finally let's end with the beginning. A fly line is only about 90ft long. that's not bad for panfish and stream trout, but in cases of bigger waters and larger fish you need more length. Attached between your fly reel and fly line is another type of line called the backing. The backing is usually a flexible, string-like cord that is relatively thin but strong. It has two advantages. First is the obvious - give you more line to work with if a steelhead takes off on a 100 yard run. Second is that it fills up the smaller core of the spool and gives a larger diameter base to wind your fly line on. Since fly lines are plastic, they do have a bit of coil memory when they've been spooled up for a while. Winding backing on a reel before the fly line helps to lessen that effect. 'Nuff said...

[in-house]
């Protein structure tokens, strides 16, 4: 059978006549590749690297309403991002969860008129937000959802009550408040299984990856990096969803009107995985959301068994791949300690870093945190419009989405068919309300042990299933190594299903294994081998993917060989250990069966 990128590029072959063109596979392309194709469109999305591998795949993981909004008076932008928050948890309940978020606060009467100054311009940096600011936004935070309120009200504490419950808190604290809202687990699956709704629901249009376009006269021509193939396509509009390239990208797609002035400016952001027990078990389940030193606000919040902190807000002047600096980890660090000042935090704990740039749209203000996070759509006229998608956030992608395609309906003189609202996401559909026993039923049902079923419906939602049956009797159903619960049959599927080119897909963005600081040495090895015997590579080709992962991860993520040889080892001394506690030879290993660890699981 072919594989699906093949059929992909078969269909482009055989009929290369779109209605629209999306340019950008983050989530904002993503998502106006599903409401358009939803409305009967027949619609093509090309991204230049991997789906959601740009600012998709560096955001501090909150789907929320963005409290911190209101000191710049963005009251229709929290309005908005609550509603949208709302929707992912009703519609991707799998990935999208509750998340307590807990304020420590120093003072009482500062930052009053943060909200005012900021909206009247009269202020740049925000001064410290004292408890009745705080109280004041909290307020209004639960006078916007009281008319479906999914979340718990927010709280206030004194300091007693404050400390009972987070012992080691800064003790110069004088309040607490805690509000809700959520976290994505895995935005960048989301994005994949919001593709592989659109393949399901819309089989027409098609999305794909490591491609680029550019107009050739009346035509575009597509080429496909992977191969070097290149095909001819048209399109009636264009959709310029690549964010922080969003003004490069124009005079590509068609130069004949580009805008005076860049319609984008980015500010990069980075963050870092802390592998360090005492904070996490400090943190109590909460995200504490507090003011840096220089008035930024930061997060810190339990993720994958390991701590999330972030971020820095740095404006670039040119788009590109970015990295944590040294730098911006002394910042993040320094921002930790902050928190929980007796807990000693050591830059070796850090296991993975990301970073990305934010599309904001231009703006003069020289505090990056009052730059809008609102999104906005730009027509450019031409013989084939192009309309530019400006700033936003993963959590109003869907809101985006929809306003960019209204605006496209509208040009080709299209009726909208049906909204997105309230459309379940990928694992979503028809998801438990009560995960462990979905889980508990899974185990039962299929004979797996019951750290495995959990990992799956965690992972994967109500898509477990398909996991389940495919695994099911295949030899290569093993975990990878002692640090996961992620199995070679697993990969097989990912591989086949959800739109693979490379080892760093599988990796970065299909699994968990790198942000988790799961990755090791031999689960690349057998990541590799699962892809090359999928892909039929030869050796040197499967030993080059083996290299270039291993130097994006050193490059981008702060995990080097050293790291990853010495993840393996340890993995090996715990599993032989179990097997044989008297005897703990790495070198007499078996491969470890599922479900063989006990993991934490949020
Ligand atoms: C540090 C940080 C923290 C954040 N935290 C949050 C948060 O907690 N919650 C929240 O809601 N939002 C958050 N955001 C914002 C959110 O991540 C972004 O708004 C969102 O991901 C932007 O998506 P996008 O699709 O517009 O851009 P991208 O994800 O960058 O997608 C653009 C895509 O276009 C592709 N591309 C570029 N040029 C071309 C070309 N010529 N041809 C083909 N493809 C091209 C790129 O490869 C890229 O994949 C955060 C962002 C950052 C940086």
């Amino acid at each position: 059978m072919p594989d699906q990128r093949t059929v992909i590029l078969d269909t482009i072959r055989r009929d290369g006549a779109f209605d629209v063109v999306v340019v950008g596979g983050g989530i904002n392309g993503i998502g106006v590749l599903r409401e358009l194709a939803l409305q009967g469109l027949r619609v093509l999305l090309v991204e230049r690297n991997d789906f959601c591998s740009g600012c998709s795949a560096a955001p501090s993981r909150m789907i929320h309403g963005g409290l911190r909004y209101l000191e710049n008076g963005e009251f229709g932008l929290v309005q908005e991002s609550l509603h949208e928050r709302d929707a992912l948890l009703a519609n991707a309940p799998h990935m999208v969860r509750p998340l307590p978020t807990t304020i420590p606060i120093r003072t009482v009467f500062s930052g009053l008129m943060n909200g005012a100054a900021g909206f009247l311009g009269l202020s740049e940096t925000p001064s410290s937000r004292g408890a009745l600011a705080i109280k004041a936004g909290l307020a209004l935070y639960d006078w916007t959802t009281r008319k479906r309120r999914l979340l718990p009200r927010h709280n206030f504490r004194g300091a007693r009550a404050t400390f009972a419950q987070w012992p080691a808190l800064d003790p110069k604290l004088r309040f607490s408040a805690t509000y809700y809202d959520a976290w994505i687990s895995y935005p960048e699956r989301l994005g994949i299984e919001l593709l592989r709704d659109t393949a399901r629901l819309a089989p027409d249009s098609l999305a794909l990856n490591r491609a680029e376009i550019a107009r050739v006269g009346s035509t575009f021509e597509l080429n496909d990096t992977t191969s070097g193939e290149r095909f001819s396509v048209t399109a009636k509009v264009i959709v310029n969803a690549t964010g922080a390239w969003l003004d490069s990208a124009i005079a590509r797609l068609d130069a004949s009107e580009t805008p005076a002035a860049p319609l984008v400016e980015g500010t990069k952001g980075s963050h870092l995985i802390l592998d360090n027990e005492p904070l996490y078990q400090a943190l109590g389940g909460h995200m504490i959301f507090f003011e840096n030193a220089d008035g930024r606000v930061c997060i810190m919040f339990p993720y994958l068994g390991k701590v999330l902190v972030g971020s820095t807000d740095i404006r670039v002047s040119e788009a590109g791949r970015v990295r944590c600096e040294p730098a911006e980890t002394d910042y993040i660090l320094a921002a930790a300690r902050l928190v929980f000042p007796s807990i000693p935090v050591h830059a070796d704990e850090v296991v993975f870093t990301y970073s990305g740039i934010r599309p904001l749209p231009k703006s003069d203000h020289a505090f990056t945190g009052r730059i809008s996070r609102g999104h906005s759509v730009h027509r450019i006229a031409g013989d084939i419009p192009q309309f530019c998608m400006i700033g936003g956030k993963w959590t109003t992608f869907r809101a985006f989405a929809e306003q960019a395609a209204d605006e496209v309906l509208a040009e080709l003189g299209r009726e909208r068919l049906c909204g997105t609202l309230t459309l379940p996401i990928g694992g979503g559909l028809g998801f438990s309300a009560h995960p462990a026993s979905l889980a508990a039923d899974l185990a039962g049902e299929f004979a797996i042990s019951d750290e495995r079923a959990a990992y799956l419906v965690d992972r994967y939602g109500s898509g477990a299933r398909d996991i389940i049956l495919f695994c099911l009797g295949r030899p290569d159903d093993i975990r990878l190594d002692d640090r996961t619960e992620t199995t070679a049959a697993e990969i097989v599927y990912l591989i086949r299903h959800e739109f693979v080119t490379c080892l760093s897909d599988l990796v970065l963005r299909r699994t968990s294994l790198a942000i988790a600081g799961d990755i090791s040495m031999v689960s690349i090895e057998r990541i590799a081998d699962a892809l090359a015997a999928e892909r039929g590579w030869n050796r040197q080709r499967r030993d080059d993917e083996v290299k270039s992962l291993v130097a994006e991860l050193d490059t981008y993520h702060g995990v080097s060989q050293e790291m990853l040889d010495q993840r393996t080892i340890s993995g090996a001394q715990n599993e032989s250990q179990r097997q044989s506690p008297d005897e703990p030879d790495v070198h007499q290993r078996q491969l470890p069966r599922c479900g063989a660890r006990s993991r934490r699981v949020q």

So, there's the anatomy of a fly line and it's parts in as brief a description as I feel I can get away with. Next up, we'll talk about fly reels.


Friday, May 8, 2009

Thursday Night Fishing Club: returning to the scene of the crime

So, Gaddabout and I got together last night for the reconvening of the Thursday Night Fishing Club. Our original plans were to take us to Nine Mile Creek to meet up with a few friends, but they bailed on us. We were also concerned that most of the streams would be high and muddy after the rains we had the previous night and morning. The only option for clear water? Butternut below the dam. You remember Butternut below the dam, don't you? Oh, about a month ago? Opening day? my rant about the wind?